PRESCRIPTIONS: Docs, Undivided, Oppose Tablet-Splitting
In a response to rising drug costs, two Nevada HMOs have ordered their doctors to prescribe higher-dose tablets of Celexa, Lipitor and Zoloft and have instructed patients to split the tablets in half, the Las Vegas Sun reports. Health Plan of Nevada ordered doctors to prescribe the double-dose tablets as of May 1, and then mailed each member a tablet-splitting device. Hometown Health Plan of Reno followed suit for its members who are being prescribed Zoloft. Hometown Health Plan spokesperson John Wheeler said the move trims about 50% from the cost of prescribing two distinct pills of equal dosage at a time when the "cost of prescription drugs are skyrocketing." However, doctors and pharmacists have raised a number of concerns with the cost-cutting technique. "You are leaving it up to the patients themselves to modify their prescriptions," said Dr. Jeffrey Cichon, president of the Clark County Medical Society, adding, "It may be confusing to them." Keith Macdonald, executive secretary of the Nevada State Board of Pharmacy, echoed Chichon's concerns, adding that the tablet- splitting could lead to inaccurate dosages. "All tablets don't break evenly," he said, adding that there "has been no testing done to see if split tablets react the same way" (Nadler, 6/14).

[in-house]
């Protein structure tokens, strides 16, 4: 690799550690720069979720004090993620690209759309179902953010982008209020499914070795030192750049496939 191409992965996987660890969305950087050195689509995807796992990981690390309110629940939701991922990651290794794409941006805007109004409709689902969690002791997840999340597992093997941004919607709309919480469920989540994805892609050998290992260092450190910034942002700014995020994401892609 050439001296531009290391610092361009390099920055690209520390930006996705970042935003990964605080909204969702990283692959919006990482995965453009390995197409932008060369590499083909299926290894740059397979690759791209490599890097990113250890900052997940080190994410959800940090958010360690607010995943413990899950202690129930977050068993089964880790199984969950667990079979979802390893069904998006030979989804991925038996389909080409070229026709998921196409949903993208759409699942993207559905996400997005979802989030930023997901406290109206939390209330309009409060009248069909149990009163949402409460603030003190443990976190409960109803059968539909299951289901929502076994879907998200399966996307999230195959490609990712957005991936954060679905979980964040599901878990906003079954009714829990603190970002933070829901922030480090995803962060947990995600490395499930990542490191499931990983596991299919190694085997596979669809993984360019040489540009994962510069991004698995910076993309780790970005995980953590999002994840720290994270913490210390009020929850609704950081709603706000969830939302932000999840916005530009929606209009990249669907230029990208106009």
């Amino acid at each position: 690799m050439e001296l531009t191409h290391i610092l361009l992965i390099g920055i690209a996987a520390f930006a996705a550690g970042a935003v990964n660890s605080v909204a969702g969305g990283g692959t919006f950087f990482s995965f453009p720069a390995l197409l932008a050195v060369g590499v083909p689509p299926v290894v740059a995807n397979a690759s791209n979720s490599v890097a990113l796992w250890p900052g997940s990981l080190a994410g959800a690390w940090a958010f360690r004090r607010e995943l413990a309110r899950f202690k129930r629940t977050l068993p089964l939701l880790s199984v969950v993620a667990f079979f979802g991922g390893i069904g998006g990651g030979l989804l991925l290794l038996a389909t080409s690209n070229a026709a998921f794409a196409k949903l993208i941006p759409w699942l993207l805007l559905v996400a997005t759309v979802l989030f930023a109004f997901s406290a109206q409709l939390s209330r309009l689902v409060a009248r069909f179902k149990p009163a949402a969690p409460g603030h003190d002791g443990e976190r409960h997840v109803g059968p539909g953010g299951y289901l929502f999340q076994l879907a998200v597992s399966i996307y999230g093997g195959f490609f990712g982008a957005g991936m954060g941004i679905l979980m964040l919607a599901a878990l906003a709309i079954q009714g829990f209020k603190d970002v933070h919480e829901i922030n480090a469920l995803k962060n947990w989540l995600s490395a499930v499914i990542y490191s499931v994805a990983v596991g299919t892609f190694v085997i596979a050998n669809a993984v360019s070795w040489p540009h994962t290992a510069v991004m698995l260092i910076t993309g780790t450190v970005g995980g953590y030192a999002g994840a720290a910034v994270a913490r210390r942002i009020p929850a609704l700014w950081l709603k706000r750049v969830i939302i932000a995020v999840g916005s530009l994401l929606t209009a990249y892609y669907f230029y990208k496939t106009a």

Drug industry representatives teamed with a presidential advisory council yesterday to reassure Americans that they predict uninterrupted access to prescription drugs around Jan. 1. "We can't guarantee that there will be no disruptions at all -- there will always be some glitches in every system -- but we believe this system will be able to respond to anything that will happen," said John Koskinen, chair of the President's Council on Year 2000 Conversion. American Medical Association representatives encouraged people to maintain a seven-day supply of prescription drugs around the year 2000 change, which is the same guideline encouraged under normal circumstances. After the council conferred with industry leaders, it concluded that "drugs follow so many different paths from manufacturer to patient that one or more could be disrupted without major impact," the Nando Times reports (Bowman, 6/15). The real problem, Koskinen said, would be if people hoarded supplies of drugs (Richwine, Reuters/Nando Times, 6/14).